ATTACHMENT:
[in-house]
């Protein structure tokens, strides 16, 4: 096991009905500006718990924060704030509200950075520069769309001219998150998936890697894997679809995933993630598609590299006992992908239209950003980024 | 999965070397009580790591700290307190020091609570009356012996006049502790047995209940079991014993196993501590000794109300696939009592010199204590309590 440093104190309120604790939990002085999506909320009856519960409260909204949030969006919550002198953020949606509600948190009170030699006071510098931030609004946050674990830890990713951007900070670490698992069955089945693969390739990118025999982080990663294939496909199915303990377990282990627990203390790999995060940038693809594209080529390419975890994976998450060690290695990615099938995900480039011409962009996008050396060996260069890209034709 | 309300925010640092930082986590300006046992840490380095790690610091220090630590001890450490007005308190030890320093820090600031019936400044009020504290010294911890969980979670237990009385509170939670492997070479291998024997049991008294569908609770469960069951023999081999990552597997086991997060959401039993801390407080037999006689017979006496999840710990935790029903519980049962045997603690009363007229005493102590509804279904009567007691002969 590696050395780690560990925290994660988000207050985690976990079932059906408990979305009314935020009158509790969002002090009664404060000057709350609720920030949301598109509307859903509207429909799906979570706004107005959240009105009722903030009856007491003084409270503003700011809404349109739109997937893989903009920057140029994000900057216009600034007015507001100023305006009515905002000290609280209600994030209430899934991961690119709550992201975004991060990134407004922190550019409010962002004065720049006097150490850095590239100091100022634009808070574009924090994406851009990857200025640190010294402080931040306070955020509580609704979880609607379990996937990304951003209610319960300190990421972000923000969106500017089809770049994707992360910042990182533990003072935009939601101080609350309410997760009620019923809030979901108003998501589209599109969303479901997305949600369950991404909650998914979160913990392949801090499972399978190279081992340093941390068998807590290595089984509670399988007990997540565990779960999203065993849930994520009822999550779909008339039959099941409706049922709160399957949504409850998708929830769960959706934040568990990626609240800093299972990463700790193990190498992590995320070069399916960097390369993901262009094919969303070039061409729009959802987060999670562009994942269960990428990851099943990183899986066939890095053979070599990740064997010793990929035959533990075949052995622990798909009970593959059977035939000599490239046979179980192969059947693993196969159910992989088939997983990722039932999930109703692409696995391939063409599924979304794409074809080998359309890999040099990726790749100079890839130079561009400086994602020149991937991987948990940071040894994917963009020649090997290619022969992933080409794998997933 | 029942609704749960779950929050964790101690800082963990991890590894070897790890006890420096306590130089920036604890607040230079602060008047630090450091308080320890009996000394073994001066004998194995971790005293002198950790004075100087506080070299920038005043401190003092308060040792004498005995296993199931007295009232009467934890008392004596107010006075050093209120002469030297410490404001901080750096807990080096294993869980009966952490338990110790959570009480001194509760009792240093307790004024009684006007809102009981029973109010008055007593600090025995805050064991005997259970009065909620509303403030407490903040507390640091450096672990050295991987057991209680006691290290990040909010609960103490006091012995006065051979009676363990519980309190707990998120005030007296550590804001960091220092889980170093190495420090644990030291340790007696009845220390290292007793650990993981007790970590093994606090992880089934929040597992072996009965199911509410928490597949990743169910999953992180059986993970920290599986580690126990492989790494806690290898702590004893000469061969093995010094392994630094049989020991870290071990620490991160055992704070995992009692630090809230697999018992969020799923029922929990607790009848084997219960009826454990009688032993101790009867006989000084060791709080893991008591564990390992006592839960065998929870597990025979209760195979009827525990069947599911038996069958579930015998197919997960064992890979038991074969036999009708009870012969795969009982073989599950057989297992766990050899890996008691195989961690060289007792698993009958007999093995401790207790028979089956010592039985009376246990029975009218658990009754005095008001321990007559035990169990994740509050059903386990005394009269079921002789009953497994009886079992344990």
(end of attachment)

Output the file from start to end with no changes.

[in-house]
């Protein structure tokens, strides 16, 4: 096991009905500006718990924060704030509200950075520069769309001219998150998936890697894997679809995933993630598609590299006992992908239209950003980024 | 999965070397009580790591700290307190020091609570009356012996006049502790047995209940079991014993196993501590000794109300696939009592010199204590309590 440093104190309120604790939990002085999506909320009856519960409260909204949030969006919550002198953020949606509600948190009170030699006071510098931030609004946050674990830890990713951007900070670490698992069955089945693969390739990118025999982080990663294939496909199915303990377990282990627990203390790999995060940038693809594209080529390419975890994976998450060690290695990615099938995900480039011409962009996008050396060996260069890209034709 | 309300925010640092930082986590300006046992840490380095790690610091220090630590001890450490007005308190030890320093820090600031019936400044009020504290010294911890969980979670237990009385509170939670492997070479291998024997049991008294569908609770469960069951023999081999990552597997086991997060959401039993801390407080037999006689017979006496999840710990935790029903519980049962045997603690009363007229005493102590509804279904009567007691002969 590696050395780690560990925290994660988000207050985690976990079932059906408990979305009314935020009158509790969002002090009664404060000057709350609720920030949301598109509307859903509207429909799906979570706004107005959240009105009722903030009856007491003084409270503003700011809404349109739109997937893989903009920057140029994000900057216009600034007015507001100023305006009515905002000290609280209600994030209430899934991961690119709550992201975004991060990134407004922190550019409010962002004065720049006097150490850095590239100091100022634009808070574009924090994406851009990857200025640190010294402080931040306070955020509580609704979880609607379990996937990304951003209610319960300190990421972000923000969106500017089809770049994707992360910042990182533990003072935009939601101080609350309410997760009620019923809030979901108003998501589209599109969303479901997305949600369950991404909650998914979160913990392949801090499972399978190279081992340093941390068998807590290595089984509670399988007990997540565990779960999203065993849930994520009822999550779909008339039959099941409706049922709160399957949504409850998708929830769960959706934040568990990626609240800093299972990463700790193990190498992590995320070069399916960097390369993901262009094919969303070039061409729009959802987060999670562009994942269960990428990851099943990183899986066939890095053979070599990740064997010793990929035959533990075949052995622990798909009970593959059977035939000599490239046979179980192969059947693993196969159910992989088939997983990722039932999930109703692409696995391939063409599924979304794409074809080998359309890999040099990726790749100079890839130079561009400086994602020149991937991987948990940071040894994917963009020649090997290619022969992933080409794998997933 | 029942609704749960779950929050964790101690800082963990991890590894070897790890006890420096306590130089920036604890607040230079602060008047630090450091308080320890009996000394073994001066004998194995971790005293002198950790004075100087506080070299920038005043401190003092308060040792004498005995296993199931007295009232009467934890008392004596107010006075050093209120002469030297410490404001901080750096807990080096294993869980009966952490338990110790959570009480001194509760009792240093307790004024009684006007809102009981029973109010008055007593600090025995805050064991005997259970009065909620509303403030407490903040507390640091450096672990050295991987057991209680006691290290990040909010609960103490006091012995006065051979009676363990519980309190707990998120005030007296550590804001960091220092889980170093190495420090644990030291340790007696009845220390290292007793650990993981007790970590093994606090992880089934929040597992072996009965199911509410928490597949990743169910999953992180059986993970920290599986580690126990492989790494806690290898702590004893000469061969093995010094392994630094049989020991870290071990620490991160055992704070995992009692630090809230697999018992969020799923029922929990607790009848084997219960009826454990009688032993101790009867006989000084060791709080893991008591564990390992006592839960065998929870597990025979209760195979009827525990069947599911038996069958579930015998197919997960064992890979038991074969036999009708009870012969795969009982073989599950057989297992766990050899890996008691195989961690060289007792698993009958007999093995401790207790028979089956010592039985009376246990029975009218658990009754005095008001321990007559035990169990994740509050059903386990005394009269079921002789009953497994009886079992344990």